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Islamic Radicalization in the UK

The September 11th 2001 terrorist attack on American soil triggered an international discussion regarding terrorism as a new global security threat. As a result of the attack many countries adopted new domestic and international counter-terrorism laws and raised concerns regarding the Muslim presence in the United States and Europe. Before 9/11, the United Kingdom was not on major alert regarding possible terrorist attacks nor was it focused on the issue of Islamic radicalization until the 7 July 2005 bombings in London. The attack had not only an enormous impact on the country’s perception of domestic security, but further influenced the continuation of the rise of radicalization amongst the British Muslim community. There is no one reason or explanation for why certain individuals are prone to radicalization. However, the fundamental factor in the recruitment and radicalization process is the organizations ideology and the individual’s belief that violence is the legitimate tool towards solving problems. Islamic ideologies create security risks and cause tensions between communities. Radical Islam is widely considered to be in conflict with democratic principles and has largely overtaken British traditional values by imposing its own. Organizations and individuals responsible for radicalization only became apparent and emerged into the public domain after the 7/7 attacks. The attack caused psychological distress to UK citizens. For the officials, the problem of domestic radicalization as primary trigger of terrorism became evident. It is equally important to mention that despite the homegrown Islamic terror threat and growing radicalization in the United Kingdom, the majority of British Muslims are upstanding citizens, who feel a part of the British community and oppose terrorist attacks.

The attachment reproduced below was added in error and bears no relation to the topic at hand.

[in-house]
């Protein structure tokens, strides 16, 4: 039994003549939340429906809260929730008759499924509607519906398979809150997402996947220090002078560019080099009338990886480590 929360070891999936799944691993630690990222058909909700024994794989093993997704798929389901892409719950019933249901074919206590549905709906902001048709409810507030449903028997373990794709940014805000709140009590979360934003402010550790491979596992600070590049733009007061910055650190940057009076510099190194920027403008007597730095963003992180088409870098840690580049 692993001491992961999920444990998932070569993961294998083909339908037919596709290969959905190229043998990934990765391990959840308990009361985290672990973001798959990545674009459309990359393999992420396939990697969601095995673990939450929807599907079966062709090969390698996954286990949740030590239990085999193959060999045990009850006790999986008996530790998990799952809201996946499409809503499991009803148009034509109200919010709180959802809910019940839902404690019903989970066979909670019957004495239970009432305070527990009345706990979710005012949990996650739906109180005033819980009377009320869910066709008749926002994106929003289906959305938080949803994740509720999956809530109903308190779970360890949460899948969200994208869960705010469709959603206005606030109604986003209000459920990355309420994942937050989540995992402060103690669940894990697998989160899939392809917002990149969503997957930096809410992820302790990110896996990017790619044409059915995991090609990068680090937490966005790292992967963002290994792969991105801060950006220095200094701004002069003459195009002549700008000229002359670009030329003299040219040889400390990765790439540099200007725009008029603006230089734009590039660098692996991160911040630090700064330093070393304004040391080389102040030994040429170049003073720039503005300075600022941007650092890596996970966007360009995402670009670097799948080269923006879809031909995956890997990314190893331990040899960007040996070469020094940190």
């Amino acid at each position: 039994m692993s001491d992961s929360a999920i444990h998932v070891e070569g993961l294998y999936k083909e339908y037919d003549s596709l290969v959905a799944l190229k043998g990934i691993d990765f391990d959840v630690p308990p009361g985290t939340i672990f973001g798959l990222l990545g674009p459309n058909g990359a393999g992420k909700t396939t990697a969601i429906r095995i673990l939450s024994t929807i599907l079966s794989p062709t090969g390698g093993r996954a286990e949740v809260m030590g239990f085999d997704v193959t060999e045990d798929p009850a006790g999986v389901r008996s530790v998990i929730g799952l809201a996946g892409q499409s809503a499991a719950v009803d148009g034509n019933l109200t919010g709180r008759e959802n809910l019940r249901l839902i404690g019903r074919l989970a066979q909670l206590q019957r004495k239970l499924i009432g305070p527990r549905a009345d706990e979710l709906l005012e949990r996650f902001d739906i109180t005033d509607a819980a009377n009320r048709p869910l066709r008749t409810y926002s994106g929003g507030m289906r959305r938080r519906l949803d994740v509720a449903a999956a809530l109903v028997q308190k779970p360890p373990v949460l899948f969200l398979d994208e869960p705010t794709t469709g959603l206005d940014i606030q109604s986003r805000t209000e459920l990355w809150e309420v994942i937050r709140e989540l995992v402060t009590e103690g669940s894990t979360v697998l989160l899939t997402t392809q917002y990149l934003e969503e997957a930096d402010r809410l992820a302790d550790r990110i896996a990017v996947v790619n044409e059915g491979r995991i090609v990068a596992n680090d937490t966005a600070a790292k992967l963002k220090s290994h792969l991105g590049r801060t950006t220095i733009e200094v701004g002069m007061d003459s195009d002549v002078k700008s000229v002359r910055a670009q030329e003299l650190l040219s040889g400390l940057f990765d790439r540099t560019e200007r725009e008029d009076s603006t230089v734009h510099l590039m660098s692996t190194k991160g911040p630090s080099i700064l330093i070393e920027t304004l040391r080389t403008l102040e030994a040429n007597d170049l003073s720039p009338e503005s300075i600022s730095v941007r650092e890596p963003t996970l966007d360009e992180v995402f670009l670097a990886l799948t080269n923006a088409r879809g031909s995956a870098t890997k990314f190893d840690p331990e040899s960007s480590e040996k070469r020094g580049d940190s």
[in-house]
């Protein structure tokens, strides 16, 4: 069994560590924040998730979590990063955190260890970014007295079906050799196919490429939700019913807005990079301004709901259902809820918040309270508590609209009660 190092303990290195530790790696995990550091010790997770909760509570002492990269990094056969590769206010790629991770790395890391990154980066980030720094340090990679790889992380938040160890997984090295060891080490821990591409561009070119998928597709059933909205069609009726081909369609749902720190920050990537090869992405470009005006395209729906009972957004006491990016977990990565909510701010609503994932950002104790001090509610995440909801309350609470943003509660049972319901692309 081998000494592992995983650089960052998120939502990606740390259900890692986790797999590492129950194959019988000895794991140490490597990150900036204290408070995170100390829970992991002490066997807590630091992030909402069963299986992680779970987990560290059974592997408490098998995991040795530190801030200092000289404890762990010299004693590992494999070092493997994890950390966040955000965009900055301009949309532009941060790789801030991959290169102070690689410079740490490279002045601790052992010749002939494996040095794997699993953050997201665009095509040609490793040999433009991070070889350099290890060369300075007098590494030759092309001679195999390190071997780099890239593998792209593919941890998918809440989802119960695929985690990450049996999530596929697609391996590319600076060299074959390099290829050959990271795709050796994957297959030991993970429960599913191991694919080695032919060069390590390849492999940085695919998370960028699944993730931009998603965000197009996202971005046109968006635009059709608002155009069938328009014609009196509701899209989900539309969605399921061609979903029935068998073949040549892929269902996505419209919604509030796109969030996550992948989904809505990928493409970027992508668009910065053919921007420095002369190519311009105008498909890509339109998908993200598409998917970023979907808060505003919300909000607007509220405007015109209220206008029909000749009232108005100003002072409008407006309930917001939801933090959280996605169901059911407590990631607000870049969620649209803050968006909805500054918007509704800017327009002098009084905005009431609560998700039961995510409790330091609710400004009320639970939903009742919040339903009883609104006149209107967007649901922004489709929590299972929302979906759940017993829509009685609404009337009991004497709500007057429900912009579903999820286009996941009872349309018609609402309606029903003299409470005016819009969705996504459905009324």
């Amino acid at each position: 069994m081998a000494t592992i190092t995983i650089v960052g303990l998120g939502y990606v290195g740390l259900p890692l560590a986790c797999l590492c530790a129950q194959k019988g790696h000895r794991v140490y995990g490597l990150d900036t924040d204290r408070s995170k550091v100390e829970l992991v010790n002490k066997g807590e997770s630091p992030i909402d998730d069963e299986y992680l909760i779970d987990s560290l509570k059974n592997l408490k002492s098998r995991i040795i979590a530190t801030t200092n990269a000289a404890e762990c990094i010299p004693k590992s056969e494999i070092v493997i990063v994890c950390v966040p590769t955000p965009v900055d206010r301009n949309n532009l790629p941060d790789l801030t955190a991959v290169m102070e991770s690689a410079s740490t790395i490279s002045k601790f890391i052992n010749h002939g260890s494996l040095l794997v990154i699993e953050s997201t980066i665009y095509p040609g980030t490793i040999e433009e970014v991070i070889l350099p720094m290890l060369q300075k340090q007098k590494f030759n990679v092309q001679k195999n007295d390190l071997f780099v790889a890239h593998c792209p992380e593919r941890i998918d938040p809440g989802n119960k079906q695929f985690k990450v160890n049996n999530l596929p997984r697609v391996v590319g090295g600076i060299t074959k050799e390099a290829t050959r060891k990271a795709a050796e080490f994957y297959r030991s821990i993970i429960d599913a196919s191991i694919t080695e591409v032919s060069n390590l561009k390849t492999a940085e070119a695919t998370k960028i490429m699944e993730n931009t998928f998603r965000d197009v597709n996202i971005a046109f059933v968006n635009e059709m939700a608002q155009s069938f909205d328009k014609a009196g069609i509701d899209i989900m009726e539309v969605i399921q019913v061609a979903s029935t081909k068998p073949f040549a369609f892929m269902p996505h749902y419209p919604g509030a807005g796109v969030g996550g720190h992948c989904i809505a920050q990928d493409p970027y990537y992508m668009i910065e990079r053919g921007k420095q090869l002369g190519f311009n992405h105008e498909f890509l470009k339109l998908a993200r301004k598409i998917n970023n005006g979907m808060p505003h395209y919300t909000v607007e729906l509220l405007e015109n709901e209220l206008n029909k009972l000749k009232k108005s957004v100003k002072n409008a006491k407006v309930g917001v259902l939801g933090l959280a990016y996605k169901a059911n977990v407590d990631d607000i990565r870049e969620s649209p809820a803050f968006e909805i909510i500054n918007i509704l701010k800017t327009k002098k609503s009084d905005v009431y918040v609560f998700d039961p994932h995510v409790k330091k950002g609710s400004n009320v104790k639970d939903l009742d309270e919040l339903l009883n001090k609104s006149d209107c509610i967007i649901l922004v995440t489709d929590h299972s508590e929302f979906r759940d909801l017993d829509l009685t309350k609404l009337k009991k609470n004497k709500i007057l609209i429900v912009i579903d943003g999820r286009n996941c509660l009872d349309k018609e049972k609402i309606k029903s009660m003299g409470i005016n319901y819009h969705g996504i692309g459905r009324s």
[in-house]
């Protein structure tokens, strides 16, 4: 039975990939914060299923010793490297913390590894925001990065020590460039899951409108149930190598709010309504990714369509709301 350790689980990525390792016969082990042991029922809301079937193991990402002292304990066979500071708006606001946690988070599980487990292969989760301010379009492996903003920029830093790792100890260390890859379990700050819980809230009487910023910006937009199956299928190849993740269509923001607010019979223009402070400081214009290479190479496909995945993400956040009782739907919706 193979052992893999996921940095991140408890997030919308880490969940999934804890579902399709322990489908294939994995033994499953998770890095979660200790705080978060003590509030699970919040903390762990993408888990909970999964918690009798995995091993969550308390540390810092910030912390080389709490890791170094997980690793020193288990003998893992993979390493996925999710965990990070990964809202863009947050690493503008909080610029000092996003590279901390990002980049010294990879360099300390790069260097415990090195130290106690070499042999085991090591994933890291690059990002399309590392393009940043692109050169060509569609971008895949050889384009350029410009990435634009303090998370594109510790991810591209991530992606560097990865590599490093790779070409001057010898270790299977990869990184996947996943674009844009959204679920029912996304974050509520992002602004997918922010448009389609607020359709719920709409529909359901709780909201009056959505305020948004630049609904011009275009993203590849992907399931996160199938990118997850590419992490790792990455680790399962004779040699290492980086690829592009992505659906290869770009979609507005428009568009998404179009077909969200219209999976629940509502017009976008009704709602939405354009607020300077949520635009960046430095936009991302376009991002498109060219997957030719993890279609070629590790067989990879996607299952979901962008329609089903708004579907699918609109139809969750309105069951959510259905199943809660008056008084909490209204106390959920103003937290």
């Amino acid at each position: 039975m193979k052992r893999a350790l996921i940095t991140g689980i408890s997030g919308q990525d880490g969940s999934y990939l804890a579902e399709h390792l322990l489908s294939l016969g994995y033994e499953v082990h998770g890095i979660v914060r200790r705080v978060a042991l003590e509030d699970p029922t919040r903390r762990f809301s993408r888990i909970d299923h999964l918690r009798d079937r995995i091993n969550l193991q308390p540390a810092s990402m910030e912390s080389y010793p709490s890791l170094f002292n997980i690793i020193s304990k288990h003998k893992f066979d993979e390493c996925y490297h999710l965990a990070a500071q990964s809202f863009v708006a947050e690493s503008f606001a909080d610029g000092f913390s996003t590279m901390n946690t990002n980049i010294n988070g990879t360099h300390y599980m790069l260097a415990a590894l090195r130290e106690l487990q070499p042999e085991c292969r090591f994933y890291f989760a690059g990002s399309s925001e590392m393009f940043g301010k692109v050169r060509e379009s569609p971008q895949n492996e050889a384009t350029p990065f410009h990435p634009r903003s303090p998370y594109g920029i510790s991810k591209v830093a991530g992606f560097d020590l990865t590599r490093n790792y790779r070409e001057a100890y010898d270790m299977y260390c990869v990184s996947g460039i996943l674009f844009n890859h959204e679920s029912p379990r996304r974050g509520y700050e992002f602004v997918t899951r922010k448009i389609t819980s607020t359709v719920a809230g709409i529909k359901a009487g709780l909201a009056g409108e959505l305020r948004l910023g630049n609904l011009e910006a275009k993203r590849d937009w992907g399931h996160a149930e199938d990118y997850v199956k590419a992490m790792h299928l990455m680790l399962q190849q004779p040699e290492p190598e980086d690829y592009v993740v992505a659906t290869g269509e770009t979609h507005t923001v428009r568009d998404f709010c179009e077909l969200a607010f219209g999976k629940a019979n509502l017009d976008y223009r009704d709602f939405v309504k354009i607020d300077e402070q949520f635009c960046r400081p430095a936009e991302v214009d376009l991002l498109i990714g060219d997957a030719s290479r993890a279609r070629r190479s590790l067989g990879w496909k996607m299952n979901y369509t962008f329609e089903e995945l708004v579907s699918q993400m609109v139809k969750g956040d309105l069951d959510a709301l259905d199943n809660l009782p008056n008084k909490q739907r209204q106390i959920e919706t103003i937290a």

The following paper examines the radicalization and rise of Islamic extremism amongst a significant number of British Muslims, whose extreme vision of Islam has led to their disintegration and isolation from British society. Although the United Kingdom is comprised of four different nations – England, Wales, Scotland and Northern Ireland – the primary focus of this paper is on England, where the main radicalization takes place. The first part of the paper presents an overview of the history and structure of the Muslim population and approach of British society towards the Muslim community. The second part focuses on radical social organizations that engage or support terrorist activities and furthermore, on the internal aspects of the Muslim community, which play an important role in Muslim radicalization. The third section details the radicalization process and examines radical groups, movements and leaders in the United Kingdom, as well as the international sources influencing the radicalization of Muslim society. The forth part presents case studies of Islamic terrorist activity and plots in Britain over the last twelve years. The fifth section describes the United Kingdom’s counter-terrorism steps over the past several years. The final section concludes the paper by evaluating the implications of the main findings. 

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